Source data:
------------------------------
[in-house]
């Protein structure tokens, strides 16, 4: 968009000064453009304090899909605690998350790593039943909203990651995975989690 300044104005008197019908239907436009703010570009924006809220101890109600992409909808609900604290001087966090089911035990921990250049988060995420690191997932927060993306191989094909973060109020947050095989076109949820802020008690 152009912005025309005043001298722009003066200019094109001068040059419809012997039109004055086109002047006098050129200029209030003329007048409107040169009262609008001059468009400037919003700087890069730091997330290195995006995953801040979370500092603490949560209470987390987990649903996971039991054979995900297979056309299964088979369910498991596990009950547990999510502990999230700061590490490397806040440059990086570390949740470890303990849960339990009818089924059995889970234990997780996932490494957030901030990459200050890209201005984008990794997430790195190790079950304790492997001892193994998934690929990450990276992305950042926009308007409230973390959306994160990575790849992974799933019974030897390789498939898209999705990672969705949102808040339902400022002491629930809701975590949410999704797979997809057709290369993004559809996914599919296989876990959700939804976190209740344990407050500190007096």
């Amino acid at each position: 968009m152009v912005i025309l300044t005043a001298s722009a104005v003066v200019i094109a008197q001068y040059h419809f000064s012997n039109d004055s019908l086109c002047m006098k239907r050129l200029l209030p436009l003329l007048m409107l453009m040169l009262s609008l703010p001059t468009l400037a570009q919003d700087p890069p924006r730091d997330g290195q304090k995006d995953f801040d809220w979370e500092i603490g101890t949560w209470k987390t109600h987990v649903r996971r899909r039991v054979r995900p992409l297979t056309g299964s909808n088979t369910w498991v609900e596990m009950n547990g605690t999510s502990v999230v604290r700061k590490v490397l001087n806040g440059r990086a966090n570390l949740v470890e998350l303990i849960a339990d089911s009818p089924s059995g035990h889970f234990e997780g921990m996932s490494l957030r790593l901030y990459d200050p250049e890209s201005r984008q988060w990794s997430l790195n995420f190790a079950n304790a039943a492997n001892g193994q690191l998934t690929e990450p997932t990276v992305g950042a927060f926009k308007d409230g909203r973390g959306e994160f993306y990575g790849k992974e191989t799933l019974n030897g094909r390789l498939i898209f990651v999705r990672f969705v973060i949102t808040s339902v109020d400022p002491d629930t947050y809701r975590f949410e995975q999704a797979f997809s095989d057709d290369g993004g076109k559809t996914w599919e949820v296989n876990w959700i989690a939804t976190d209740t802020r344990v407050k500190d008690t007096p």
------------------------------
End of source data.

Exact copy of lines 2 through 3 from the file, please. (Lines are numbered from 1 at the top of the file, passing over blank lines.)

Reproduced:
């Protein structure tokens, strides 16, 4: 968009000064453009304090899909605690998350790593039943909203990651995975989690 300044104005008197019908239907436009703010570009924006809220101890109600992409909808609900604290001087966090089911035990921990250049988060995420690191997932927060993306191989094909973060109020947050095989076109949820802020008690 152009912005025309005043001298722009003066200019094109001068040059419809012997039109004055086109002047006098050129200029209030003329007048409107040169009262609008001059468009400037919003700087890069730091997330290195995006995953801040979370500092603490949560209470987390987990649903996971039991054979995900297979056309299964088979369910498991596990009950547990999510502990999230700061590490490397806040440059990086570390949740470890303990849960339990009818089924059995889970234990997780996932490494957030901030990459200050890209201005984008990794997430790195190790079950304790492997001892193994998934690929990450990276992305950042926009308007409230973390959306994160990575790849992974799933019974030897390789498939898209999705990672969705949102808040339902400022002491629930809701975590949410999704797979997809057709290369993004559809996914599919296989876990959700939804976190209740344990407050500190007096």
């Amino acid at each position: 968009m152009v912005i025309l300044t005043a001298s722009a104005v003066v200019i094109a008197q001068y040059h419809f000064s012997n039109d004055s019908l086109c002047m006098k239907r050129l200029l209030p436009l003329l007048m409107l453009m040169l009262s609008l703010p001059t468009l400037a570009q919003d700087p890069p924006r730091d997330g290195q304090k995006d995953f801040d809220w979370e500092i603490g101890t949560w209470k987390t109600h987990v649903r996971r899909r039991v054979r995900p992409l297979t056309g299964s909808n088979t369910w498991v609900e596990m009950n547990g605690t999510s502990v999230v604290r700061k590490v490397l001087n806040g440059r990086a966090n570390l949740v470890e998350l303990i849960a339990d089911s009818p089924s059995g035990h889970f234990e997780g921990m996932s490494l957030r790593l901030y990459d200050p250049e890209s201005r984008q988060w990794s997430l790195n995420f190790a079950n304790a039943a492997n001892g193994q690191l998934t690929e990450p997932t990276v992305g950042a927060f926009k308007d409230g909203r973390g959306e994160f993306y990575g790849k992974e191989t799933l019974n030897g094909r390789l498939i898209f990651v999705r990672f969705v973060i949102t808040s339902v109020d400022p002491d629930t947050y809701r975590f949410e995975q999704a797979f997809s095989d057709d290369g993004g076109k559809t996914w599919e949820v296989n876990w959700i989690a939804t976190d209740t802020r344990v407050k500190d008690t007096p």